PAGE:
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April 16, 2014 @ 6:00 pm - 8:00 pm
Joe Ely – KXCI Presents!
Club Congress, 311 E. Congress Street, Tucson
Joe Ely w/ David Ramirez. In the Copper Hall at Hotel Congress.
I ain’t afraid of dyin’ / I got nothin’ to lose — Joe Ely, “Satisfied at Last”
With Satisfied at Last, Joe Ely has made the album of his life. Literally.”It reflects where I am and where I’ve been,” he explains. “The whole record takes a kind of journey. As you reflect on it, you’re just glad you made it. Everything adds up differently than you had thought it would.”
Musically and lyrically, the song cycle represents a pilgrimage, from the vagabond troubadour’s perspective of the album-opening “The Highway Is My Home” to the spiritual acceptance of the closing “Circumstance” (one of the two songs on the album written by fellow Flatlander Butch Hancock). It’s a homecoming journey as reflected in the pivotal “Not That Much Has Changed” –that finds a restless spirit settling back and taking stock. It expresses the older-and-wiser insights of a seeker who has discovered that “heaven’s here on earth, and so is hell,” as he sings on “You Can Bet I’m Gone.”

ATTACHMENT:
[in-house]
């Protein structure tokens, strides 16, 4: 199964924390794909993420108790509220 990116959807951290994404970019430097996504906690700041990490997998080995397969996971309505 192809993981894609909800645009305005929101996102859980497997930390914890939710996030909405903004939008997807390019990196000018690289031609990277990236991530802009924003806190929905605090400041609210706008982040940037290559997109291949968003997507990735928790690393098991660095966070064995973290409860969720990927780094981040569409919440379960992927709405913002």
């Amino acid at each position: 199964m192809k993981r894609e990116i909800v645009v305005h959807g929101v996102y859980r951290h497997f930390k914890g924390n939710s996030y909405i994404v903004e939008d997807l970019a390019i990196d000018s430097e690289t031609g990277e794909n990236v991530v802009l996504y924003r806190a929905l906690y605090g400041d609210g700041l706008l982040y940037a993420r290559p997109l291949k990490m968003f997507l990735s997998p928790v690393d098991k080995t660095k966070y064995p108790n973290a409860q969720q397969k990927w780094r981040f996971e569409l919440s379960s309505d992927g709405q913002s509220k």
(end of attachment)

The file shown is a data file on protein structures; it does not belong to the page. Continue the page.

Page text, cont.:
“I’m probably as pleased with this record as any I’ve done,” says Ely. “Just like those records in the `80s with the loud rock and roll band felt right at the time. They were boisterous and rowdy and that’s the way I felt then. And this record really sums up where I’m at right now.”
Guitar powered and accordion laced, the music itself is classic Ely, underscoring his status as one of the true pioneers of the alt-country, Americana, “too rock for country, too country for rock” brigade. His boundary-blurring blend of rock, country, blues and folk has sometimes been termed “roadhouse music,” but might most accurately be described as “Texas music,” steeped in the heart of the Lone Star State. Over a career that spans some four decades, he’s been embraced as a kindred spirit by artists as diverse as Bruce Springsteen, Linda Ronstadt and the Clash.